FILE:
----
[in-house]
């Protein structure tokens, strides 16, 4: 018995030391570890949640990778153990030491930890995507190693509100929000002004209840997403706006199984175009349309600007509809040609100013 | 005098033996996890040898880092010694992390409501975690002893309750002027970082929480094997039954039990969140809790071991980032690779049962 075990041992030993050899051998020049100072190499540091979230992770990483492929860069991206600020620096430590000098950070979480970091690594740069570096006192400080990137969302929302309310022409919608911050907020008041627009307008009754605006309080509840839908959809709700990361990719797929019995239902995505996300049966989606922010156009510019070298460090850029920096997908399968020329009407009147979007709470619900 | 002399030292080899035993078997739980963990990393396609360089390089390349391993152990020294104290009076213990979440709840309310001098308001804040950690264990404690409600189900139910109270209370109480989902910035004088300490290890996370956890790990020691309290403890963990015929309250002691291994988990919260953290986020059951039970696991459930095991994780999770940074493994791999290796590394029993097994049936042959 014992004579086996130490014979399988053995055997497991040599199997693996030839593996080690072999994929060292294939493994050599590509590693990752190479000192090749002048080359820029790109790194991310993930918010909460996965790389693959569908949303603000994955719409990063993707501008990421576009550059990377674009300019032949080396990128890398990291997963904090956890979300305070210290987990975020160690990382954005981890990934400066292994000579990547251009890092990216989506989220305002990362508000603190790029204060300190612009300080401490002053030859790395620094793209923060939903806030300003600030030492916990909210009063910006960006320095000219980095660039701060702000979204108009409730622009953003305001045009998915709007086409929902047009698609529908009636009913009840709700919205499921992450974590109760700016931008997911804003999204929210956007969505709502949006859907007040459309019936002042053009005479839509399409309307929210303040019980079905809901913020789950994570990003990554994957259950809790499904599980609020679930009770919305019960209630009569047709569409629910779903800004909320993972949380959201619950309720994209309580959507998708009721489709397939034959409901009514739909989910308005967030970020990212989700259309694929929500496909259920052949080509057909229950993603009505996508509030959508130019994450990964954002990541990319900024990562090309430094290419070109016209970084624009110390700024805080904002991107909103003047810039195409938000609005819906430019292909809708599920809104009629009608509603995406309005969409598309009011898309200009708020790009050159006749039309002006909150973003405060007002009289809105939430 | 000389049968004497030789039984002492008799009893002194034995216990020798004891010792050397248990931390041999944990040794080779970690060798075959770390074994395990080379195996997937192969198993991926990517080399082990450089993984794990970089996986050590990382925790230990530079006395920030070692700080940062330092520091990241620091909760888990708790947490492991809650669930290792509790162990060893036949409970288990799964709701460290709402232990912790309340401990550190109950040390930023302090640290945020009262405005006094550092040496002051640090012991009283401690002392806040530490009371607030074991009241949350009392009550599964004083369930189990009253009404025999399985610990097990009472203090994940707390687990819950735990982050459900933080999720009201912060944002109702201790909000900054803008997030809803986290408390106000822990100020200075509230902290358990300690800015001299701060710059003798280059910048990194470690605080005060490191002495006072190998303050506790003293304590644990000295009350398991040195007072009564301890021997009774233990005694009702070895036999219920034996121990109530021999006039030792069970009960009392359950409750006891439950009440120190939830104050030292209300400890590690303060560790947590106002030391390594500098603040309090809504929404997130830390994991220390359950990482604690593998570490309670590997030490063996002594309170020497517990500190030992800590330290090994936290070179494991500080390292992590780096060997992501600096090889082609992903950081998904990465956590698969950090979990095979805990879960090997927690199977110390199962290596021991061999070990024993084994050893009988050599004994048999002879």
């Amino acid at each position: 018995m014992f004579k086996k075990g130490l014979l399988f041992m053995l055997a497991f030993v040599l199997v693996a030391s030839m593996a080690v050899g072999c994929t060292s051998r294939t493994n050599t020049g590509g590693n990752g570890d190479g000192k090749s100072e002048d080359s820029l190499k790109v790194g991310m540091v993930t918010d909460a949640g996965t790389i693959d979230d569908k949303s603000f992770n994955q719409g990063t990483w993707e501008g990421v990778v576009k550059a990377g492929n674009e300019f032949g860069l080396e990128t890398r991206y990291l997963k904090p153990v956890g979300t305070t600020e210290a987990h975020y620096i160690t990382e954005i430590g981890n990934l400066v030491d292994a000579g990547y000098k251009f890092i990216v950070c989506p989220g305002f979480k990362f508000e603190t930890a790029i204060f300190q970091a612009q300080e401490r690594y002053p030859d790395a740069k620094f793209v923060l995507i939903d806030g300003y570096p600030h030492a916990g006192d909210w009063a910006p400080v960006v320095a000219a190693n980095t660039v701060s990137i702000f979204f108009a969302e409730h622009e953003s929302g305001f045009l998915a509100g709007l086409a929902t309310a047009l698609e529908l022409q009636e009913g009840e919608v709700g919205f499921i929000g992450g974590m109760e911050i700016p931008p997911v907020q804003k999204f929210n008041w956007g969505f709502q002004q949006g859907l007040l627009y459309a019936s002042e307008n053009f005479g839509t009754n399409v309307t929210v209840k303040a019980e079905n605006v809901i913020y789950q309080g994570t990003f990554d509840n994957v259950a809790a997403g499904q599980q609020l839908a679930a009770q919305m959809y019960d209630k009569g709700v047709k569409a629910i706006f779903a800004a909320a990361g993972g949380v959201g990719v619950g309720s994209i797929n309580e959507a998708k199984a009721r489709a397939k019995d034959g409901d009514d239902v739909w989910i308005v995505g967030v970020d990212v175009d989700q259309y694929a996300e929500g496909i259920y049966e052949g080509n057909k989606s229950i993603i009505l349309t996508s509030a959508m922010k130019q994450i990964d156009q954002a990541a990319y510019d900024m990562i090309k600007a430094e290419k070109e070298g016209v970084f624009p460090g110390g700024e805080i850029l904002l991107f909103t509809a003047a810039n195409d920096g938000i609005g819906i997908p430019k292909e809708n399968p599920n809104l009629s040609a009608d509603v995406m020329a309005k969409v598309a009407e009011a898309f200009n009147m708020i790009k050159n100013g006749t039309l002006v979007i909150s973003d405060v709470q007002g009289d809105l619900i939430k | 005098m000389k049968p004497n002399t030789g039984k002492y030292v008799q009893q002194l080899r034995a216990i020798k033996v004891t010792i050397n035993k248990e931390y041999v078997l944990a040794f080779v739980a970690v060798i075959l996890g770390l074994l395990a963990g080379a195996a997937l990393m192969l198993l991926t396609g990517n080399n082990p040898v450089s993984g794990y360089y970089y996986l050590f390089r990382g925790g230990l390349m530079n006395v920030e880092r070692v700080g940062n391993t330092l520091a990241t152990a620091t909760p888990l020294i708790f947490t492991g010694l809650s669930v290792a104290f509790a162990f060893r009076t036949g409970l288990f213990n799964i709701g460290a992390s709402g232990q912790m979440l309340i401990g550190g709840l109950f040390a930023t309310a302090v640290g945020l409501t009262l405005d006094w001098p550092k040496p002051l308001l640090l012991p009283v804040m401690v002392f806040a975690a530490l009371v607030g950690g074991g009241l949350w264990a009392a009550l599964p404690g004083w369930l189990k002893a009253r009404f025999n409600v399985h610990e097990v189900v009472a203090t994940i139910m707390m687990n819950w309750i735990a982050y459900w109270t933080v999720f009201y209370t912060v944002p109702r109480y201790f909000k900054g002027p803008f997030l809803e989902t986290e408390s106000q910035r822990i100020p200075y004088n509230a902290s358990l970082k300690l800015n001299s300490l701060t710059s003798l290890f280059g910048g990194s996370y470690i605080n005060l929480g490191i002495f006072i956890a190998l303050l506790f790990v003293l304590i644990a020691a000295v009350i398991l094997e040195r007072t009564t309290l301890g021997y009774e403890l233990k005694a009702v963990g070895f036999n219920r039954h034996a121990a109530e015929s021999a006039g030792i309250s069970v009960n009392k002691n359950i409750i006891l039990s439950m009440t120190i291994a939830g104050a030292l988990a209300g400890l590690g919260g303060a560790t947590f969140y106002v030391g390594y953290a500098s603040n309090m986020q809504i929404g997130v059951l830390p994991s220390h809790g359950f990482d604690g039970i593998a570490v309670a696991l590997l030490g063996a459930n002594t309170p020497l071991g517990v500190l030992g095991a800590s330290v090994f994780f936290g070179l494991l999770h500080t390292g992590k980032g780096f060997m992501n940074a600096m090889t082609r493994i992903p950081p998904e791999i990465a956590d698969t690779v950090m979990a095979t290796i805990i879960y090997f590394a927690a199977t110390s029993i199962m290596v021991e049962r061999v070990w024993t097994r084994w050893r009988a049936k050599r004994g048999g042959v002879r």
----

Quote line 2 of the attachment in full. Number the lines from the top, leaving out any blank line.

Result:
């Protein structure tokens, strides 16, 4: 018995030391570890949640990778153990030491930890995507190693509100929000002004209840997403706006199984175009349309600007509809040609100013 | 005098033996996890040898880092010694992390409501975690002893309750002027970082929480094997039954039990969140809790071991980032690779049962 075990041992030993050899051998020049100072190499540091979230992770990483492929860069991206600020620096430590000098950070979480970091690594740069570096006192400080990137969302929302309310022409919608911050907020008041627009307008009754605006309080509840839908959809709700990361990719797929019995239902995505996300049966989606922010156009510019070298460090850029920096997908399968020329009407009147979007709470619900 | 002399030292080899035993078997739980963990990393396609360089390089390349391993152990020294104290009076213990979440709840309310001098308001804040950690264990404690409600189900139910109270209370109480989902910035004088300490290890996370956890790990020691309290403890963990015929309250002691291994988990919260953290986020059951039970696991459930095991994780999770940074493994791999290796590394029993097994049936042959 014992004579086996130490014979399988053995055997497991040599199997693996030839593996080690072999994929060292294939493994050599590509590693990752190479000192090749002048080359820029790109790194991310993930918010909460996965790389693959569908949303603000994955719409990063993707501008990421576009550059990377674009300019032949080396990128890398990291997963904090956890979300305070210290987990975020160690990382954005981890990934400066292994000579990547251009890092990216989506989220305002990362508000603190790029204060300190612009300080401490002053030859790395620094793209923060939903806030300003600030030492916990909210009063910006960006320095000219980095660039701060702000979204108009409730622009953003305001045009998915709007086409929902047009698609529908009636009913009840709700919205499921992450974590109760700016931008997911804003999204929210956007969505709502949006859907007040459309019936002042053009005479839509399409309307929210303040019980079905809901913020789950994570990003990554994957259950809790499904599980609020679930009770919305019960209630009569047709569409629910779903800004909320993972949380959201619950309720994209309580959507998708009721489709397939034959409901009514739909989910308005967030970020990212989700259309694929929500496909259920052949080509057909229950993603009505996508509030959508130019994450990964954002990541990319900024990562090309430094290419070109016209970084624009110390700024805080904002991107909103003047810039195409938000609005819906430019292909809708599920809104009629009608509603995406309005969409598309009011898309200009708020790009050159006749039309002006909150973003405060007002009289809105939430 | 000389049968004497030789039984002492008799009893002194034995216990020798004891010792050397248990931390041999944990040794080779970690060798075959770390074994395990080379195996997937192969198993991926990517080399082990450089993984794990970089996986050590990382925790230990530079006395920030070692700080940062330092520091990241620091909760888990708790947490492991809650669930290792509790162990060893036949409970288990799964709701460290709402232990912790309340401990550190109950040390930023302090640290945020009262405005006094550092040496002051640090012991009283401690002392806040530490009371607030074991009241949350009392009550599964004083369930189990009253009404025999399985610990097990009472203090994940707390687990819950735990982050459900933080999720009201912060944002109702201790909000900054803008997030809803986290408390106000822990100020200075509230902290358990300690800015001299701060710059003798280059910048990194470690605080005060490191002495006072190998303050506790003293304590644990000295009350398991040195007072009564301890021997009774233990005694009702070895036999219920034996121990109530021999006039030792069970009960009392359950409750006891439950009440120190939830104050030292209300400890590690303060560790947590106002030391390594500098603040309090809504929404997130830390994991220390359950990482604690593998570490309670590997030490063996002594309170020497517990500190030992800590330290090994936290070179494991500080390292992590780096060997992501600096090889082609992903950081998904990465956590698969950090979990095979805990879960090997927690199977110390199962290596021991061999070990024993084994050893009988050599004994048999002879």